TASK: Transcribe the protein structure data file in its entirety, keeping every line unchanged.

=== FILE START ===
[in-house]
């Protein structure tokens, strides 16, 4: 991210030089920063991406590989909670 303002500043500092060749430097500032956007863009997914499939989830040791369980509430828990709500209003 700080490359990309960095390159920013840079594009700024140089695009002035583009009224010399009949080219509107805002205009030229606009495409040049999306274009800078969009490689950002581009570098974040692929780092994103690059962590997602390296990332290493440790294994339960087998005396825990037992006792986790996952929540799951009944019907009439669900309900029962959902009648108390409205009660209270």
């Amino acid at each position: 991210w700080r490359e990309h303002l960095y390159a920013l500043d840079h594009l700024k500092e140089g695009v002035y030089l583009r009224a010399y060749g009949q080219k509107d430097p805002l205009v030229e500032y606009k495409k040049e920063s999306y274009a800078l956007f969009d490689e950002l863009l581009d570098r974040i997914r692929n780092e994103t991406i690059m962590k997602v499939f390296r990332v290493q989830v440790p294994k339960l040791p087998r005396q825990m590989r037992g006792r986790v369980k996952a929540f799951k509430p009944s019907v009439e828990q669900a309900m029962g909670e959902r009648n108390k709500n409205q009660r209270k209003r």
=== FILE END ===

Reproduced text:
[in-house]
């Protein structure tokens, strides 16, 4: 991210030089920063991406590989909670 303002500043500092060749430097500032956007863009997914499939989830040791369980509430828990709500209003 700080490359990309960095390159920013840079594009700024140089695009002035583009009224010399009949080219509107805002205009030229606009495409040049999306274009800078969009490689950002581009570098974040692929780092994103690059962590997602390296990332290493440790294994339960087998005396825990037992006792986790996952929540799951009944019907009439669900309900029962959902009648108390409205009660209270």
């Amino acid at each position: 991210w700080r490359e990309h303002l960095y390159a920013l500043d840079h594009l700024k500092e140089g695009v002035y030089l583009r009224a010399y060749g009949q080219k509107d430097p805002l205009v030229e500032y606009k495409k040049e920063s999306y274009a800078l956007f969009d490689e950002l863009l581009d570098r974040i997914r692929n780092e994103t991406i690059m962590k997602v499939f390296r990332v290493q989830v440790p294994k339960l040791p087998r005396q825990m590989r037992g006792r986790v369980k996952a929540f799951k509430p009944s019907v009439e828990q669900a309900m029962g909670e959902r009648n108390k709500n409205q009660r209270k209003r």